I’ve been banging my drum about this series of books for a while now and I’m not ashamed to say the song remains the same in this review. Happily the publishers have firmly jumped into my favourite territory with a selection of images from the Great War. There are echoes of the book of U-Boat pix we reviewed recently in that these photographs predominantly come from a single album. The owner looks out at us, resplendent with some quality facial hair and a proud expression. We do not know his name or his fate, which is something of a shame, but it makes him an everyman for the German army, so perhaps that is a good thing when we think of how many like him who died.
So what about the snaps? Well, they are fantastic. The quality and the range is stunning. Once again, though, the key to all this are the captions and Alistair Smith has done a fantastic job of explaining the minutiae of German uniforms and equipment and the places the soldiers found themselves in.
There was a grim fascination with photographing the dead during the Great War and they are with us in the pages of this book as they were everywhere on the Western Front. In our recent review of Vimy, Pierre Berton described men using exposed bones to hang their clothes and we’ve all heard those tales of men shaking the hands of dead men sticking out of trench walls as they passed by. The dead were omnipresent and they are still there now in their hundreds of thousands, lost and found.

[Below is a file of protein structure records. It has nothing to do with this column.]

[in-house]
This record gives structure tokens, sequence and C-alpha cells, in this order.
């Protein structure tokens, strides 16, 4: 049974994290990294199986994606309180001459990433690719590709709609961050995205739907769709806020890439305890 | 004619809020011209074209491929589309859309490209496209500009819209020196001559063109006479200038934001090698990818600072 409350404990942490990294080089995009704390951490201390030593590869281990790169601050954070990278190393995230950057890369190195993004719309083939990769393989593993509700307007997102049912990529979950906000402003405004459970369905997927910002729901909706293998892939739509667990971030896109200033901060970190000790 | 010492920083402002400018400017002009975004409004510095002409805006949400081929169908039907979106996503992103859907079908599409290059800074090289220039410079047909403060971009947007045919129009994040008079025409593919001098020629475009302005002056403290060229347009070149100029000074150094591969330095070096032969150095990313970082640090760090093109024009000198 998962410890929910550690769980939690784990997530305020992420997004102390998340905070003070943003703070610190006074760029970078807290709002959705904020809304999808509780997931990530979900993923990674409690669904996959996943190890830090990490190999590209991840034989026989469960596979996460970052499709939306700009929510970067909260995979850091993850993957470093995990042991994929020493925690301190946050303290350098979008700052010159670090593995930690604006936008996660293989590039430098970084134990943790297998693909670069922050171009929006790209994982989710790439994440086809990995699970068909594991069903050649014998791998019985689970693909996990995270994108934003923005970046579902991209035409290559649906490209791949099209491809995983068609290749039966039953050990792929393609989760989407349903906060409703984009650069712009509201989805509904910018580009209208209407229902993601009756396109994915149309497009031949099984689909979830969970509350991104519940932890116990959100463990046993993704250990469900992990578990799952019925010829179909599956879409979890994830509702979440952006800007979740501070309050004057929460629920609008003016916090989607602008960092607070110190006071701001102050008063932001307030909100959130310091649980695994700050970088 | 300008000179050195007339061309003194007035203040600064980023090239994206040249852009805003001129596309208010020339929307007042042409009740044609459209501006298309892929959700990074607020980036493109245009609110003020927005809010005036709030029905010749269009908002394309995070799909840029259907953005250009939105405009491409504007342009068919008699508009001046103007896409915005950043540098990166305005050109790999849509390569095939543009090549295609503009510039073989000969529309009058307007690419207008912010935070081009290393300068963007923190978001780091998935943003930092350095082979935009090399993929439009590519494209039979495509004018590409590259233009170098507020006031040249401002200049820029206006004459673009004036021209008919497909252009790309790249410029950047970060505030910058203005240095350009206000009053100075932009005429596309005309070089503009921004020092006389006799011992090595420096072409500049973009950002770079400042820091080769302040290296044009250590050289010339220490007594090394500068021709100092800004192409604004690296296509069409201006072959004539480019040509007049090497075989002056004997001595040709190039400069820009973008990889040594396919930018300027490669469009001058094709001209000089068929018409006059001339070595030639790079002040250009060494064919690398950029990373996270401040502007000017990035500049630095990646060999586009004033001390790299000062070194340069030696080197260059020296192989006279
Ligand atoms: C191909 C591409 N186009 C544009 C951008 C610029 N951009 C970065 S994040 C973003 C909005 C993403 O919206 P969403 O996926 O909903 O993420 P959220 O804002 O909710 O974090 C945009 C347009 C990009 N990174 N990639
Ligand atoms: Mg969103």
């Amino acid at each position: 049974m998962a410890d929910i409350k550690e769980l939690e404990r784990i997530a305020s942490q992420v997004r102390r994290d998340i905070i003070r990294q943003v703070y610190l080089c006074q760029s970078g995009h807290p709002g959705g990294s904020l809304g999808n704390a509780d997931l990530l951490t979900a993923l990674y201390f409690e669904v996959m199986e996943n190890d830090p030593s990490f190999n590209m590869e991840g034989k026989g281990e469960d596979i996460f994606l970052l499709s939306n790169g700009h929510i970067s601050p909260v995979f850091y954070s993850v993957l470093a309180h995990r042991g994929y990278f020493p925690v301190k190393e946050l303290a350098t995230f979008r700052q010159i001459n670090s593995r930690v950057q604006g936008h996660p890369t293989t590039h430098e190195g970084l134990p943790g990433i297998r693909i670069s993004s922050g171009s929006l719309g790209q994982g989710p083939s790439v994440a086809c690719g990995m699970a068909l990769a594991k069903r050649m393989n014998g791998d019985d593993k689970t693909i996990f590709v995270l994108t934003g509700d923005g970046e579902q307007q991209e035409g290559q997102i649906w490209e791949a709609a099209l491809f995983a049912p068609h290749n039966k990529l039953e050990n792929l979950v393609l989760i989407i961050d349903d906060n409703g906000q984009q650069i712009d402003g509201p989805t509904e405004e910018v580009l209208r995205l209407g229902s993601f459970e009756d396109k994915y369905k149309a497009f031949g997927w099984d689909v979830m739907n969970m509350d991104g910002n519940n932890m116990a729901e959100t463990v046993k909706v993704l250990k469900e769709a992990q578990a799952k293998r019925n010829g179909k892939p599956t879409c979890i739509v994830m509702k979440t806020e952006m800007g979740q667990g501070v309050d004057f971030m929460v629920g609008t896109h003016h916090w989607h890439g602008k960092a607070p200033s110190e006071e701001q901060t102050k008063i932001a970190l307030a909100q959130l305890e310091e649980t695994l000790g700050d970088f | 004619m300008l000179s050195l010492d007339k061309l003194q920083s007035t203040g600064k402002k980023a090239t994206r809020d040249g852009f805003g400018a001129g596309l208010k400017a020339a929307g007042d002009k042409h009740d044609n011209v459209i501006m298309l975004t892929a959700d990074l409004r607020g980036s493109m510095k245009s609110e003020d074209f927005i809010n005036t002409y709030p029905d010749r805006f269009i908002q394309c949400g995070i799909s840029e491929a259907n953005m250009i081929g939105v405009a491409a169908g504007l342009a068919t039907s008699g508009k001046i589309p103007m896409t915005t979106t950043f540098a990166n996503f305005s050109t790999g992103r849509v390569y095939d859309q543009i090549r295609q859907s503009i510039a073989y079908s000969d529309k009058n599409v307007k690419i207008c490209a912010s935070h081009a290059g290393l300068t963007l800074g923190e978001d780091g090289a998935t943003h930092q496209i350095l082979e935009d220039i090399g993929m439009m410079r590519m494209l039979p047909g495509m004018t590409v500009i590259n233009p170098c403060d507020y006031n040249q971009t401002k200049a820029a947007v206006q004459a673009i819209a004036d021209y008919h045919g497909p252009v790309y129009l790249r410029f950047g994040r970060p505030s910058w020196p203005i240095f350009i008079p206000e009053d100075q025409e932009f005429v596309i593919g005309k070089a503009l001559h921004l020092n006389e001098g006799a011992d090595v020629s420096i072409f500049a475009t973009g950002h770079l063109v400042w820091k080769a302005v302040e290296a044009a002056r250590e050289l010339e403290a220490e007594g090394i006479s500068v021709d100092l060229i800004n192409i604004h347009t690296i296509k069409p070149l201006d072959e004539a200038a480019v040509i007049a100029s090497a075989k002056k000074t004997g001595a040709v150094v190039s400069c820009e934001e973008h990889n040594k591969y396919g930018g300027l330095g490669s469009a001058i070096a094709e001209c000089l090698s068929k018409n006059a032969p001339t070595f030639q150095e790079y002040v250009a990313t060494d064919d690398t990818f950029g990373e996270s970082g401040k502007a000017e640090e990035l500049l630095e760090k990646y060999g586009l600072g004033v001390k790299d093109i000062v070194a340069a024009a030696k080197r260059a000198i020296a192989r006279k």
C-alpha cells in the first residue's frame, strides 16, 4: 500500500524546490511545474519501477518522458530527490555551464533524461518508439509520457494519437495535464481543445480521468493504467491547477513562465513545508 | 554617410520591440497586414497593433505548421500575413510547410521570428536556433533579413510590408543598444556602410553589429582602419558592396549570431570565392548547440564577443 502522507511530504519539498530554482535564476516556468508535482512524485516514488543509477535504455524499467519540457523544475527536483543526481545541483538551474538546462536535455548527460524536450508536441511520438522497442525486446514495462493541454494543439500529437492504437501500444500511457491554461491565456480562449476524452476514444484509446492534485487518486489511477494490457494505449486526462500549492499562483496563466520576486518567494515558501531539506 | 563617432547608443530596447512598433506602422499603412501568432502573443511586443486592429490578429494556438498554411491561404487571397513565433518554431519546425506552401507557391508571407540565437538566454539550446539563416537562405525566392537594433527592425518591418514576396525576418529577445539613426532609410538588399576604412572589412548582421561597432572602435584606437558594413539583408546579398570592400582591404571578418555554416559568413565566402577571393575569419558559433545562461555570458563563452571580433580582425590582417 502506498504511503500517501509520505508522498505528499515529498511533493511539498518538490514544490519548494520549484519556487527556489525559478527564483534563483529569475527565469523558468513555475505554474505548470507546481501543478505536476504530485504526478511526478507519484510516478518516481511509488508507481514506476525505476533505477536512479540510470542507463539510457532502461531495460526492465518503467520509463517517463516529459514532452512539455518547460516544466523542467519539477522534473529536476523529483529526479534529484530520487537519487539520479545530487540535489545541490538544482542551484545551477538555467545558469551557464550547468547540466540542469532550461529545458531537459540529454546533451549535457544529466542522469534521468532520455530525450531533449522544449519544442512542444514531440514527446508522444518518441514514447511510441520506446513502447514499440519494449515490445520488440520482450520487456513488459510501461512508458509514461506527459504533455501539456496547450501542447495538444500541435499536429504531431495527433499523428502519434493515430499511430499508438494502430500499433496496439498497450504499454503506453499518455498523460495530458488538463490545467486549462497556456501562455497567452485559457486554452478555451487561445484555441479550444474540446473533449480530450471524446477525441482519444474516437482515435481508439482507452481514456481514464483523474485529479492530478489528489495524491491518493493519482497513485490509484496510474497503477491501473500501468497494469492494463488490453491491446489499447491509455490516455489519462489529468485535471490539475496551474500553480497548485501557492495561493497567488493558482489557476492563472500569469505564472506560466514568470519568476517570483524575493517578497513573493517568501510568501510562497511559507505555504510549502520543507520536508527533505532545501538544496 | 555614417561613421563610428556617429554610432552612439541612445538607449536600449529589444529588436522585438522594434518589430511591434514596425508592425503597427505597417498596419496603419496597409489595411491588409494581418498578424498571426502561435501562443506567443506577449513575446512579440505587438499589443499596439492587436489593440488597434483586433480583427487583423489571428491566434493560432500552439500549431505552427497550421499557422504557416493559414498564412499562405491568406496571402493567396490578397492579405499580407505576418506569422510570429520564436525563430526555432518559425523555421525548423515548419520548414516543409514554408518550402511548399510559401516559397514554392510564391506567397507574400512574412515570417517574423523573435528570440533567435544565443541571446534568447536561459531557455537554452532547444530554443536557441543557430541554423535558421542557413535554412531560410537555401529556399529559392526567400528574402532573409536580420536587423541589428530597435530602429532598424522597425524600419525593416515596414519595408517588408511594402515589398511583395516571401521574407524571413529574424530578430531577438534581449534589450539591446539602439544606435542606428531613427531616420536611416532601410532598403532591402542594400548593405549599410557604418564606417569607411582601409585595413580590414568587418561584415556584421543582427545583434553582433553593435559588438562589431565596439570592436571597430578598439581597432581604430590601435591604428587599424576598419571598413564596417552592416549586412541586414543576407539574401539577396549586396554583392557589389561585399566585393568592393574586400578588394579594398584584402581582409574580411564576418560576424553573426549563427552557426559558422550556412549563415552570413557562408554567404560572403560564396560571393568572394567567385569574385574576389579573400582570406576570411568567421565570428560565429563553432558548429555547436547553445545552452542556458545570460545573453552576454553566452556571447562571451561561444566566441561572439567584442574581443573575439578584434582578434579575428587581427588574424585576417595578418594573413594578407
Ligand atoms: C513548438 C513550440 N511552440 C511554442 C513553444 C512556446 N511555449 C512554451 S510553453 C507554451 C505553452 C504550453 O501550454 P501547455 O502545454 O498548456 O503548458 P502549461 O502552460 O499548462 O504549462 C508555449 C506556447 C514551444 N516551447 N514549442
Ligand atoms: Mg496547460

A fascinating chapter on aviation shows aircraft wrecks of German and Allied types with the usual mix of bemused people standing round varied piles of recognisable machines or complete heaps of twisted junk. We also see tanks and artillery pieces, villages and trench life and just about the whole panoply of the war we presume to know.
The final pictures are a selection from the US Library of Congress and make for an interesting close to a wonderful book. I hope P&S will publish more Great War books in this series, but should they do so they will have to go some way to meet the standard of this gem.
It might be you are just setting out on the Great War trail and if so, then this is a really great place to start because so much of what we read concentrates on the British experience. If you go deeper into the German experience you will come into the orbit of Jack Sheldon, but until then, books like this are a grand slice of nursery slope. If you are a veteran then this will just reinforce why you were here in the first place. It is a winner all round.
IMAGES OF WAR
CARNAGE The German Front In World War One
Rare Photographs from Wartime Archives by Alistair Smith
Published in paperback by Pen & Sword Military £12.99
ISBN: 978 1 84884 682 1